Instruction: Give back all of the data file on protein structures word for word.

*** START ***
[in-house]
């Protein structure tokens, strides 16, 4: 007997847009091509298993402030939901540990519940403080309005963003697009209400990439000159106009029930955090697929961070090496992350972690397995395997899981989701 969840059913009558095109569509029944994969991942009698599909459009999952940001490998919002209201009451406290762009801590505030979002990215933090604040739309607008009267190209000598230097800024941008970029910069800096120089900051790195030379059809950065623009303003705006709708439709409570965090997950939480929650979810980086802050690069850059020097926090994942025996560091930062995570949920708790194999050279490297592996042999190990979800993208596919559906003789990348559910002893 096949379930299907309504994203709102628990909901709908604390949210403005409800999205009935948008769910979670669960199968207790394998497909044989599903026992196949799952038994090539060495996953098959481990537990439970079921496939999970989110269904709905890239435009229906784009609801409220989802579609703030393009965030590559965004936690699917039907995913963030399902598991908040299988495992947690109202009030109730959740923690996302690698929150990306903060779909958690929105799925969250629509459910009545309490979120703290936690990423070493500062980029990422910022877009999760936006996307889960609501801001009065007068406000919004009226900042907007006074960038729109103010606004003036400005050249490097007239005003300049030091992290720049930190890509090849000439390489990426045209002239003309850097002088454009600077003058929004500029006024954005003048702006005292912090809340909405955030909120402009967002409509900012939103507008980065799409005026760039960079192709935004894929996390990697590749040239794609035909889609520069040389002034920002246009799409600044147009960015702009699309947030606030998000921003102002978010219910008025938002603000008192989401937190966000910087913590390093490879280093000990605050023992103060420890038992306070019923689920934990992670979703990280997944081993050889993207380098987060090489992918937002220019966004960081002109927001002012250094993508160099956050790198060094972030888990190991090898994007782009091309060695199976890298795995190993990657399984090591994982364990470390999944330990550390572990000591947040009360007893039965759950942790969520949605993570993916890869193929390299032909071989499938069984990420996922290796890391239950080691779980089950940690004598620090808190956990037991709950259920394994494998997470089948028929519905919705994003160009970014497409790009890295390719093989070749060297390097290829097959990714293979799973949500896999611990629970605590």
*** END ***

[in-house]
């Protein structure tokens, strides 16, 4: 007997847009091509298993402030939901540990519940403080309005963003697009209400990439000159106009029930955090697929961070090496992350972690397995395997899981989701 969840059913009558095109569509029944994969991942009698599909459009999952940001490998919002209201009451406290762009801590505030979002990215933090604040739309607008009267190209000598230097800024941008970029910069800096120089900051790195030379059809950065623009303003705006709708439709409570965090997950939480929650979810980086802050690069850059020097926090994942025996560091930062995570949920708790194999050279490297592996042999190990979800993208596919559906003789990348559910002893 096949379930299907309504994203709102628990909901709908604390949210403005409800999205009935948008769910979670669960199968207790394998497909044989599903026992196949799952038994090539060495996953098959481990537990439970079921496939999970989110269904709905890239435009229906784009609801409220989802579609703030393009965030590559965004936690699917039907995913963030399902598991908040299988495992947690109202009030109730959740923690996302690698929150990306903060779909958690929105799925969250629509459910009545309490979120703290936690990423070493500062980029990422910022877009999760936006996307889960609501801001009065007068406000919004009226900042907007006074960038729109103010606004003036400005050249490097007239005003300049030091992290720049930190890509090849000439390489990426045209002239003309850097002088454009600077003058929004500029006024954005003048702006005292912090809340909405955030909120402009967002409509900012939103507008980065799409005026760039960079192709935004894929996390990697590749040239794609035909889609520069040389002034920002246009799409600044147009960015702009699309947030606030998000921003102002978010219910008025938002603000008192989401937190966000910087913590390093490879280093000990605050023992103060420890038992306070019923689920934990992670979703990280997944081993050889993207380098987060090489992918937002220019966004960081002109927001002012250094993508160099956050790198060094972030888990190991090898994007782009091309060695199976890298795995190993990657399984090591994982364990470390999944330990550390572990000591947040009360007893039965759950942790969520949605993570993916890869193929390299032909071989499938069984990420996922290796890391239950080691779980089950940690004598620090808190956990037991709950259920394994494998997470089948028929519905919705994003160009970014497409790009890295390719093989070749060297390097290829097959990714293979799973949500896999611990629970605590």